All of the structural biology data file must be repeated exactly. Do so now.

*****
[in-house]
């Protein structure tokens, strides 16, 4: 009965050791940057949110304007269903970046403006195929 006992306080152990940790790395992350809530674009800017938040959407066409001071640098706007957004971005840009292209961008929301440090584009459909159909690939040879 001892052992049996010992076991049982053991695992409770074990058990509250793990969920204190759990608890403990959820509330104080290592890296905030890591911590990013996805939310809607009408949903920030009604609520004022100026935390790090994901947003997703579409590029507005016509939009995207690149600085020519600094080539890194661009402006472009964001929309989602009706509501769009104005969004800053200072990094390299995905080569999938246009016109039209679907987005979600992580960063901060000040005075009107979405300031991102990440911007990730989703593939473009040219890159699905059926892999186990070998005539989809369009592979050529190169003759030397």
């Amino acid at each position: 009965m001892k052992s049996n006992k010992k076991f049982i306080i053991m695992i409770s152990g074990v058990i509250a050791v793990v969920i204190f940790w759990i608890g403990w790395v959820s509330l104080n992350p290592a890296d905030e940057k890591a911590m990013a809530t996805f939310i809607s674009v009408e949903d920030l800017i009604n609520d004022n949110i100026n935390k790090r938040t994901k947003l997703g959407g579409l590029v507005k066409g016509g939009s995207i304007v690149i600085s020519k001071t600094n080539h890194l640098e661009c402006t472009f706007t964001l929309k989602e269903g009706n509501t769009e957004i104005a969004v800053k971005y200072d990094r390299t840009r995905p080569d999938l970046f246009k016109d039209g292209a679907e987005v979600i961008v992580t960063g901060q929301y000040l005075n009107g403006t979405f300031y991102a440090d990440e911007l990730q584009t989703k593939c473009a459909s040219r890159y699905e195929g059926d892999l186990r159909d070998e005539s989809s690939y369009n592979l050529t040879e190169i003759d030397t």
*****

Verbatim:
[in-house]
């Protein structure tokens, strides 16, 4: 009965050791940057949110304007269903970046403006195929 006992306080152990940790790395992350809530674009800017938040959407066409001071640098706007957004971005840009292209961008929301440090584009459909159909690939040879 001892052992049996010992076991049982053991695992409770074990058990509250793990969920204190759990608890403990959820509330104080290592890296905030890591911590990013996805939310809607009408949903920030009604609520004022100026935390790090994901947003997703579409590029507005016509939009995207690149600085020519600094080539890194661009402006472009964001929309989602009706509501769009104005969004800053200072990094390299995905080569999938246009016109039209679907987005979600992580960063901060000040005075009107979405300031991102990440911007990730989703593939473009040219890159699905059926892999186990070998005539989809369009592979050529190169003759030397």
């Amino acid at each position: 009965m001892k052992s049996n006992k010992k076991f049982i306080i053991m695992i409770s152990g074990v058990i509250a050791v793990v969920i204190f940790w759990i608890g403990w790395v959820s509330l104080n992350p290592a890296d905030e940057k890591a911590m990013a809530t996805f939310i809607s674009v009408e949903d920030l800017i009604n609520d004022n949110i100026n935390k790090r938040t994901k947003l997703g959407g579409l590029v507005k066409g016509g939009s995207i304007v690149i600085s020519k001071t600094n080539h890194l640098e661009c402006t472009f706007t964001l929309k989602e269903g009706n509501t769009e957004i104005a969004v800053k971005y200072d990094r390299t840009r995905p080569d999938l970046f246009k016109d039209g292209a679907e987005v979600i961008v992580t960063g901060q929301y000040l005075n009107g403006t979405f300031y991102a440090d990440e911007l990730q584009t989703k593939c473009a459909s040219r890159y699905e195929g059926d892999l186990r159909d070998e005539s989809s690939y369009n592979l050529t040879e190169i003759d030397t």